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Old 02-06-2014, 11:43 AM   #61
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The power has nothing to do w it.

It's all in the hull.

And there is a grey zone. The 49 DeFever is almost in it.

As I've said before the definitive feature is the QBBL that has been discussed several times. And the relationship between the area of the largest below the WL cross section to the area of submerged part of the transom. Basically if you have more than 3 or 4" of submerged transom w/o a steep QBBL angle it's a SD. Mark's Coot is FD but has a small amount of transom submerged .. For example.

I learned about the QBBL on BoatDesign.net where there was a discussion about this. A specific angle was given and I've gone back to find it but failed.

A 49 DeFever w only one Lehman 120? Finally an underpowered boat. What's the displacement Tom ... Or hp per ton?
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Old 02-06-2014, 12:02 PM   #62
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Basically if you have more than 3 or 4" of submerged transom w/o a steep QBBL angle it's a SD.
So that means Nordhavns and Selenes are SD? I believe I'm missing something in this discussion. A good look at Dashew's FPB lines would suggest FD is of no advantage for MV cruising efficiency. Maybe the term FD has run its course for today's boat designs.

Rather than pontificate, it would appear it is time for our resident expert Tad to chime in.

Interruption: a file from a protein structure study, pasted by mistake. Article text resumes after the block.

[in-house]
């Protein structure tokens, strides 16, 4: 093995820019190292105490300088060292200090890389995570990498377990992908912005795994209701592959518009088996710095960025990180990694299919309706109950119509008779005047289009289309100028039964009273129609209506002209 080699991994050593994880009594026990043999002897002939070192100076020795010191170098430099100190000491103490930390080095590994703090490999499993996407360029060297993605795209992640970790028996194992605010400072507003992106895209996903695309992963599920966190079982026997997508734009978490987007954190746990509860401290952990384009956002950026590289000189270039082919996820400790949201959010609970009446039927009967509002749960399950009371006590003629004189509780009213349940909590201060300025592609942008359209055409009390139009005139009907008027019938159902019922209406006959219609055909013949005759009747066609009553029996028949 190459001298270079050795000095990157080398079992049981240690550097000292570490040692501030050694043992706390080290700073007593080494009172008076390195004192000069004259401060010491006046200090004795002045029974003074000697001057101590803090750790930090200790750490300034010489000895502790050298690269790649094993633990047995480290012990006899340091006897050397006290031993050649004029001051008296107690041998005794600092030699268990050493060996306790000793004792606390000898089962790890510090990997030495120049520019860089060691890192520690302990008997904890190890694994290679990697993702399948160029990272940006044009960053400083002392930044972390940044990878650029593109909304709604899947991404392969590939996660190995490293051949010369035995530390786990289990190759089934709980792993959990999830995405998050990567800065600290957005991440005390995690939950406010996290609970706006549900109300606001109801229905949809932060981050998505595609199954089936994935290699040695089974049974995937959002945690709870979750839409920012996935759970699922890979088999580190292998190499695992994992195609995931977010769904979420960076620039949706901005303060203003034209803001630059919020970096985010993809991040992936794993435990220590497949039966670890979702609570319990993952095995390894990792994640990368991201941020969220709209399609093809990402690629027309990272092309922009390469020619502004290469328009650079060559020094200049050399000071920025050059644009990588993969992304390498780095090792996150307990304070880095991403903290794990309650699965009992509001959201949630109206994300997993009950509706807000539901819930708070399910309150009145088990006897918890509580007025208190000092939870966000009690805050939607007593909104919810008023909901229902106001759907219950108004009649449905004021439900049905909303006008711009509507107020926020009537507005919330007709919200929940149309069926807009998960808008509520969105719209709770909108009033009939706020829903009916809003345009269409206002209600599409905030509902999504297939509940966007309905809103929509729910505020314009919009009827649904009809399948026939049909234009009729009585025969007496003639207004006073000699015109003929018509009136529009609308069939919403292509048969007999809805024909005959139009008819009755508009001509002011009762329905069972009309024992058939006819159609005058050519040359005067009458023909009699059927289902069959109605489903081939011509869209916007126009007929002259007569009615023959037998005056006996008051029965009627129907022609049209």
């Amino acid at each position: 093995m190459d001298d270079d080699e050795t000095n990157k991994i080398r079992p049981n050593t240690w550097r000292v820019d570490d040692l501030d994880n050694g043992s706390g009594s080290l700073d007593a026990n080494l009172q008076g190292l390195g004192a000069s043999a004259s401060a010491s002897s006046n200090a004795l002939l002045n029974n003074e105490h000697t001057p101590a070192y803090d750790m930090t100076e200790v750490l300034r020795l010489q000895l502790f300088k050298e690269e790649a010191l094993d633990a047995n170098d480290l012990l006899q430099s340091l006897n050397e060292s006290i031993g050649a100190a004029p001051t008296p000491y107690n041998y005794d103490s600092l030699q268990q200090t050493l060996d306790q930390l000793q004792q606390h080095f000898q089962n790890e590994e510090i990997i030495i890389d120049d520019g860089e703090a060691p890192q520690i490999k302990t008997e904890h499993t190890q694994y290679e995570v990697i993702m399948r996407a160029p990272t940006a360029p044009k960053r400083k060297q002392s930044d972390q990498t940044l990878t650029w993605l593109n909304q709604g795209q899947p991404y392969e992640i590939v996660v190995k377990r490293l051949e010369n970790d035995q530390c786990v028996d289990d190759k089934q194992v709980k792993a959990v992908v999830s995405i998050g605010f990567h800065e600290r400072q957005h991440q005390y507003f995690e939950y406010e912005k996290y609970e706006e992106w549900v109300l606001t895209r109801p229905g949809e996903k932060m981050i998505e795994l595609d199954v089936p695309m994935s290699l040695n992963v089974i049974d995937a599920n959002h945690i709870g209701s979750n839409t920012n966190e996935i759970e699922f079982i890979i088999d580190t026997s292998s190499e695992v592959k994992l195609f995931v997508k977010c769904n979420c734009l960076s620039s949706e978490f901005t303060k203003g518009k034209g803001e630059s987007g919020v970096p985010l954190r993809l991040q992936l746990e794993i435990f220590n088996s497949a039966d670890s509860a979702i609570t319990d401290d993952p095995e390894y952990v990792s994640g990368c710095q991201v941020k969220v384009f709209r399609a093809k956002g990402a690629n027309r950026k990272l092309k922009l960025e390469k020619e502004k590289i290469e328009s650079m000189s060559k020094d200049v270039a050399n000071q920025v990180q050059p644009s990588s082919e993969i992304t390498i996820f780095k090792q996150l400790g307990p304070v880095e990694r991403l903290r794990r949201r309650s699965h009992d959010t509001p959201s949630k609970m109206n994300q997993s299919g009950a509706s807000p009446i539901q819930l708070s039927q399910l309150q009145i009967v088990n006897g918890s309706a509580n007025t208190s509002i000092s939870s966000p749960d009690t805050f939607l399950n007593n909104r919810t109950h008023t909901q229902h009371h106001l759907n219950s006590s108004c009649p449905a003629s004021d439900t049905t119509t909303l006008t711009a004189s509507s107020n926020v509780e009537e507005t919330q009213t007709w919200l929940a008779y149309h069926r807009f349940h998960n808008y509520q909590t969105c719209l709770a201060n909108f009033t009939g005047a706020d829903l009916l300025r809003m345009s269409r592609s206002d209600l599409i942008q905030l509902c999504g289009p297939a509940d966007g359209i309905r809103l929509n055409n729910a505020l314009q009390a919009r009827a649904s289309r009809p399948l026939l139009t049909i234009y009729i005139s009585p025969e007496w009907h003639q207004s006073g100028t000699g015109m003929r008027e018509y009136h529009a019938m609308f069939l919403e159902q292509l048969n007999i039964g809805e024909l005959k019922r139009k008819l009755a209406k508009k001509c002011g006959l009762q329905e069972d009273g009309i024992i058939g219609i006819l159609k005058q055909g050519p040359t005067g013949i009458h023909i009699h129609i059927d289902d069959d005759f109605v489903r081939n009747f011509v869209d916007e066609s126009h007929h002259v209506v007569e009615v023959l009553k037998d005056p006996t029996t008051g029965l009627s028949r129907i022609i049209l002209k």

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Old 02-06-2014, 12:06 PM   #63
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The problem I see with this whole boat picking thing is that we enter into it with preconceived notions of what we want, with no rational for those notions, then we use circular reasoning to justify them.

Why cant we pick a boat based on a mission requirement instead?

In this case the OP presented a mission requirement. He within his $175K budget, wants a boat that can travel the west coast go through the Panama Canal and explore the Caribbean.

Thats the mission.

What does he need for that mission?

After the mission requirement is satisfied then logically one would start looking at performance and comfort characteristics that we prefer.

Examining these characteristics will lead us to the right boat design, then its just picking a model that best represents that design.

To even think about defining hull form is putting the cart before the horse if you will. The acceptable hull form should flow out of logical analysis, not be a preconceived criteria.
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Old 02-06-2014, 12:18 PM   #64
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A 49 DeFever w only one Lehman 120? Finally an underpowered boat. What's the displacement Tom ... Or hp per ton?
Wet and loaded, a 49 will easily go 59,000 lbs and not eclipse the original WL until above 66,000 lbs.

In this day and age who'd want to install a Lehman as a single anyway, much better choices out there. The perfect and simple single fit, if one were so inclined, for the DF 48 & 49 hulls would be a CAT 3056 or Cummins 220HP reman. The Cat 3056 (Perkins Sabre painted yellow) is in the very nice, new, SD hulled Garcia which has serious blue water chops and has gotten lots of recent press with range above 2500 miles.
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Old 02-06-2014, 12:19 PM   #65